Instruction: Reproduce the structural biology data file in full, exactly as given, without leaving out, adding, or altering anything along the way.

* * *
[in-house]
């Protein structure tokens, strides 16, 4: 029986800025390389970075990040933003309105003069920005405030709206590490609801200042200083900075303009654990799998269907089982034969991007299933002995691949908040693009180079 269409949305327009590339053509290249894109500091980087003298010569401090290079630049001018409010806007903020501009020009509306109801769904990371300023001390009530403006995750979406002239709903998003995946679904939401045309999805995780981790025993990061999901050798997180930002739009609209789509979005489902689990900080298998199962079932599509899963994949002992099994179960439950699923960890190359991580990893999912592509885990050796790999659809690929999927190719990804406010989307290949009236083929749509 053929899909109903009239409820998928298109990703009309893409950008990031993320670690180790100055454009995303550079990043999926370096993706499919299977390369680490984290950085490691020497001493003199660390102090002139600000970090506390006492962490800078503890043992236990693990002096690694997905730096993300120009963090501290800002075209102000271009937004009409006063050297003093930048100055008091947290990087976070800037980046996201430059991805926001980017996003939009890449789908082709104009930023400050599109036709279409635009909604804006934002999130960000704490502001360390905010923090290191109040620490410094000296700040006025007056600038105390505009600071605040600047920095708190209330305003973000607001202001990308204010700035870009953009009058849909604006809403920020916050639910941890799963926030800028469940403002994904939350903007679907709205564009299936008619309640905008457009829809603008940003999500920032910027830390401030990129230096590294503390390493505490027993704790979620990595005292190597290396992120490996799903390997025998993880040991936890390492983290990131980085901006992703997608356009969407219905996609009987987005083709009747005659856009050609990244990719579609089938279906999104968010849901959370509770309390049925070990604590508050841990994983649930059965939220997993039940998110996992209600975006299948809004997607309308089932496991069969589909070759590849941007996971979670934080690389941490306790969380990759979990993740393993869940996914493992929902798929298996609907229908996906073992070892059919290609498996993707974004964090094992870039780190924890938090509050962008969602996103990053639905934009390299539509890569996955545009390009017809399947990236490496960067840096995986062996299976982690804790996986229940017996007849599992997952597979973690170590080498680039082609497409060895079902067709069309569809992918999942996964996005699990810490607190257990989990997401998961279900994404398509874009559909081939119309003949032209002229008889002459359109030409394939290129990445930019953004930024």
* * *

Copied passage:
[in-house]
């Protein structure tokens, strides 16, 4: 029986800025390389970075990040933003309105003069920005405030709206590490609801200042200083900075303009654990799998269907089982034969991007299933002995691949908040693009180079 269409949305327009590339053509290249894109500091980087003298010569401090290079630049001018409010806007903020501009020009509306109801769904990371300023001390009530403006995750979406002239709903998003995946679904939401045309999805995780981790025993990061999901050798997180930002739009609209789509979005489902689990900080298998199962079932599509899963994949002992099994179960439950699923960890190359991580990893999912592509885990050796790999659809690929999927190719990804406010989307290949009236083929749509 053929899909109903009239409820998928298109990703009309893409950008990031993320670690180790100055454009995303550079990043999926370096993706499919299977390369680490984290950085490691020497001493003199660390102090002139600000970090506390006492962490800078503890043992236990693990002096690694997905730096993300120009963090501290800002075209102000271009937004009409006063050297003093930048100055008091947290990087976070800037980046996201430059991805926001980017996003939009890449789908082709104009930023400050599109036709279409635009909604804006934002999130960000704490502001360390905010923090290191109040620490410094000296700040006025007056600038105390505009600071605040600047920095708190209330305003973000607001202001990308204010700035870009953009009058849909604006809403920020916050639910941890799963926030800028469940403002994904939350903007679907709205564009299936008619309640905008457009829809603008940003999500920032910027830390401030990129230096590294503390390493505490027993704790979620990595005292190597290396992120490996799903390997025998993880040991936890390492983290990131980085901006992703997608356009969407219905996609009987987005083709009747005659856009050609990244990719579609089938279906999104968010849901959370509770309390049925070990604590508050841990994983649930059965939220997993039940998110996992209600975006299948809004997607309308089932496991069969589909070759590849941007996971979670934080690389941490306790969380990759979990993740393993869940996914493992929902798929298996609907229908996906073992070892059919290609498996993707974004964090094992870039780190924890938090509050962008969602996103990053639905934009390299539509890569996955545009390009017809399947990236490496960067840096995986062996299976982690804790996986229940017996007849599992997952597979973690170590080498680039082609497409060895079902067709069309569809992918999942996964996005699990810490607190257990989990997401998961279900994404398509874009559909081939119309003949032209002229008889002459359109030409394939290129990445930019953004930024």